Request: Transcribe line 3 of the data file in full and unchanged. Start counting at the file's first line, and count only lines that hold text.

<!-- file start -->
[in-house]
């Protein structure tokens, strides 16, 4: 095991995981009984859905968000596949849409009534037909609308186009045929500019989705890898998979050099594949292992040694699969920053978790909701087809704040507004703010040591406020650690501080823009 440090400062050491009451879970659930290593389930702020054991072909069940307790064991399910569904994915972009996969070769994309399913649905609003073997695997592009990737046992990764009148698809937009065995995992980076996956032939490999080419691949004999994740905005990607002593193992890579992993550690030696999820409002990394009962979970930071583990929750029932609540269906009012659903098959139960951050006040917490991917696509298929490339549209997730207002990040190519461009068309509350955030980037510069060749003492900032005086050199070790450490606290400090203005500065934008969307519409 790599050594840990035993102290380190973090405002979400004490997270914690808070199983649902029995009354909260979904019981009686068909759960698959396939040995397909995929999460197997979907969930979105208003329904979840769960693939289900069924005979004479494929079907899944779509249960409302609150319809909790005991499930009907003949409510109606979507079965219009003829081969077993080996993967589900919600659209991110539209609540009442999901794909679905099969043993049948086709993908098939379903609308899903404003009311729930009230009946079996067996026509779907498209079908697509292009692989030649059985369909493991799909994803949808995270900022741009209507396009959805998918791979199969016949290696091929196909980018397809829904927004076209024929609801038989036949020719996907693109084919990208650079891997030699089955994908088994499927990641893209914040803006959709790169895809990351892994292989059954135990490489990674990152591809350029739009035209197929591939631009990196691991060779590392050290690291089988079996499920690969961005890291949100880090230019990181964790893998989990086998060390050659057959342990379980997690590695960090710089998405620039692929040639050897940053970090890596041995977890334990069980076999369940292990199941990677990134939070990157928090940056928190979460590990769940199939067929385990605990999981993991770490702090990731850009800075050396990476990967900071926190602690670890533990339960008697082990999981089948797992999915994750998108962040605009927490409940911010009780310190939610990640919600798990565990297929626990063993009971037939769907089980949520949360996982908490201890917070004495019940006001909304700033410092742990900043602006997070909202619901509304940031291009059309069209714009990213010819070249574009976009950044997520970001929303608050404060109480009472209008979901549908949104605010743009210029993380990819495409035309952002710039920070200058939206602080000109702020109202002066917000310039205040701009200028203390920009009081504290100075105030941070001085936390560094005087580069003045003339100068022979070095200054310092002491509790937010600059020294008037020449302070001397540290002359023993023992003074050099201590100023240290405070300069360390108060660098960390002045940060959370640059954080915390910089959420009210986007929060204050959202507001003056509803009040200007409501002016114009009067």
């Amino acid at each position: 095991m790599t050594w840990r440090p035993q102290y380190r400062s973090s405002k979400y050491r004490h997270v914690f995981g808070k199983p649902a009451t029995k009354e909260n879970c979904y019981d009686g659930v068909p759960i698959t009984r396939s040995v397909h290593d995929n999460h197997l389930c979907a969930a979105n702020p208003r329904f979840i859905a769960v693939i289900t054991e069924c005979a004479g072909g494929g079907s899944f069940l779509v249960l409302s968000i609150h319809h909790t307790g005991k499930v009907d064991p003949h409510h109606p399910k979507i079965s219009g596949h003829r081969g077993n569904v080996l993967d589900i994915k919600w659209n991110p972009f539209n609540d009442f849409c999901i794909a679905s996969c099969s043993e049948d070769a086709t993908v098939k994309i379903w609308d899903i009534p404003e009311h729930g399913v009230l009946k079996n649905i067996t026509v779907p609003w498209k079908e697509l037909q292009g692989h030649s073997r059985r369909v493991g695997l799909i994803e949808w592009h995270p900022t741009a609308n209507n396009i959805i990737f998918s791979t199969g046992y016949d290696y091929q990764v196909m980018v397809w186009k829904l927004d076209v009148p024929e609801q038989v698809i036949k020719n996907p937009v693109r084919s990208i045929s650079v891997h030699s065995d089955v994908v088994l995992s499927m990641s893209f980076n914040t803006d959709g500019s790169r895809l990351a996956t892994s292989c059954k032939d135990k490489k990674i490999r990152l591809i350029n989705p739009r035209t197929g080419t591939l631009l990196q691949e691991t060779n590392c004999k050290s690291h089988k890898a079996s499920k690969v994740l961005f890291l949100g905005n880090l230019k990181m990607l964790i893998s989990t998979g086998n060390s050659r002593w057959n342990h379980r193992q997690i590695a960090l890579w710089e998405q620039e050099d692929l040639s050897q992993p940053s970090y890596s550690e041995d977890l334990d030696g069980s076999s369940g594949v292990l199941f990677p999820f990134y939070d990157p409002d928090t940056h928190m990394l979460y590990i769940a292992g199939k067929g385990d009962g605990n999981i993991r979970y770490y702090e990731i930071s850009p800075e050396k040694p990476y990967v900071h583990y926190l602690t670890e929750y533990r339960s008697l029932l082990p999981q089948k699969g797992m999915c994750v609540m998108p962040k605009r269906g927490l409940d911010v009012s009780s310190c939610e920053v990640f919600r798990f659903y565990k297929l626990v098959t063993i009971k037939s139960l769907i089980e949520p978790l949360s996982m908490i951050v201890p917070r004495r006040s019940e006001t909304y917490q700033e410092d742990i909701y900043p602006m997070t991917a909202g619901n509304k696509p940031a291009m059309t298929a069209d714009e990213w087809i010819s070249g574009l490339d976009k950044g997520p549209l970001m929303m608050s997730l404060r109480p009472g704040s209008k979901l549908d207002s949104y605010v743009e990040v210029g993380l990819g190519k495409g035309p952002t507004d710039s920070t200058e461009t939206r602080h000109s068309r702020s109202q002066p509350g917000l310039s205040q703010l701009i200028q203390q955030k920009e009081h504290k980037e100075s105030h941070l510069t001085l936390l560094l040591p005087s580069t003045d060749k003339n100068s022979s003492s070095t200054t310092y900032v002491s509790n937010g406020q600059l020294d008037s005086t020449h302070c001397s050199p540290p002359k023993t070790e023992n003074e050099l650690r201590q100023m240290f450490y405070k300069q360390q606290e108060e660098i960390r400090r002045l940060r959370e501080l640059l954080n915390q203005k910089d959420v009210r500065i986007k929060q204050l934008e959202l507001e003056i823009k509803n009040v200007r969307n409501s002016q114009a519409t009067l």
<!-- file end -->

């Amino acid at each position: 095991m790599t050594w840990r440090p035993q102290y380190r400062s973090s405002k979400y050491r004490h997270v914690f995981g808070k199983p649902a009451t029995k009354e909260n879970c979904y019981d009686g659930v068909p759960i698959t009984r396939s040995v397909h290593d995929n999460h197997l389930c979907a969930a979105n702020p208003r329904f979840i859905a769960v693939i289900t054991e069924c005979a004479g072909g494929g079907s899944f069940l779509v249960l409302s968000i609150h319809h909790t307790g005991k499930v009907d064991p003949h409510h109606p399910k979507i079965s219009g596949h003829r081969g077993n569904v080996l993967d589900i994915k919600w659209n991110p972009f539209n609540d009442f849409c999901i794909a679905s996969c099969s043993e049948d070769a086709t993908v098939k994309i379903w609308d899903i009534p404003e009311h729930g399913v009230l009946k079996n649905i067996t026509v779907p609003w498209k079908e697509l037909q292009g692989h030649s073997r059985r369909v493991g695997l799909i994803e949808w592009h995270p900022t741009a609308n209507n396009i959805i990737f998918s791979t199969g046992y016949d290696y091929q990764v196909m980018v397809w186009k829904l927004d076209v009148p024929e609801q038989v698809i036949k020719n996907p937009v693109r084919s990208i045929s650079v891997h030699s065995d089955v994908v088994l995992s499927m990641s893209f980076n914040t803006d959709g500019s790169r895809l990351a996956t892994s292989c059954k032939d135990k490489k990674i490999r990152l591809i350029n989705p739009r035209t197929g080419t591939l631009l990196q691949e691991t060779n590392c004999k050290s690291h089988k890898a079996s499920k690969v994740l961005f890291l949100g905005n880090l230019k990181m990607l964790i893998s989990t998979g086998n060390s050659r002593w057959n342990h379980r193992q997690i590695a960090l890579w710089e998405q620039e050099d692929l040639s050897q992993p940053s970090y890596s550690e041995d977890l334990d030696g069980s076999s369940g594949v292990l199941f990677p999820f990134y939070d990157p409002d928090t940056h928190m990394l979460y590990i769940a292992g199939k067929g385990d009962g605990n999981i993991r979970y770490y702090e990731i930071s850009p800075e050396k040694p990476y990967v900071h583990y926190l602690t670890e929750y533990r339960s008697l029932l082990p999981q089948k699969g797992m999915c994750v609540m998108p962040k605009r269906g927490l409940d911010v009012s009780s310190c939610e920053v990640f919600r798990f659903y565990k297929l626990v098959t063993i009971k037939s139960l769907i089980e949520p978790l949360s996982m908490i951050v201890p917070r004495r006040s019940e006001t909304y917490q700033e410092d742990i909701y900043p602006m997070t991917a909202g619901n509304k696509p940031a291009m059309t298929a069209d714009e990213w087809i010819s070249g574009l490339d976009k950044g997520p549209l970001m929303m608050s997730l404060r109480p009472g704040s209008k979901l549908d207002s949104y605010v743009e990040v210029g993380l990819g190519k495409g035309p952002t507004d710039s920070t200058e461009t939206r602080h000109s068309r702020s109202q002066p509350g917000l310039s205040q703010l701009i200028q203390q955030k920009e009081h504290k980037e100075s105030h941070l510069t001085l936390l560094l040591p005087s580069t003045d060749k003339n100068s022979s003492s070095t200054t310092y900032v002491s509790n937010g406020q600059l020294d008037s005086t020449h302070c001397s050199p540290p002359k023993t070790e023992n003074e050099l650690r201590q100023m240290f450490y405070k300069q360390q606290e108060e660098i960390r400090r002045l940060r959370e501080l640059l954080n915390q203005k910089d959420v009210r500065i986007k929060q204050l934008e959202l507001e003056i823009k509803n009040v200007r969307n409501s002016q114009a519409t009067l």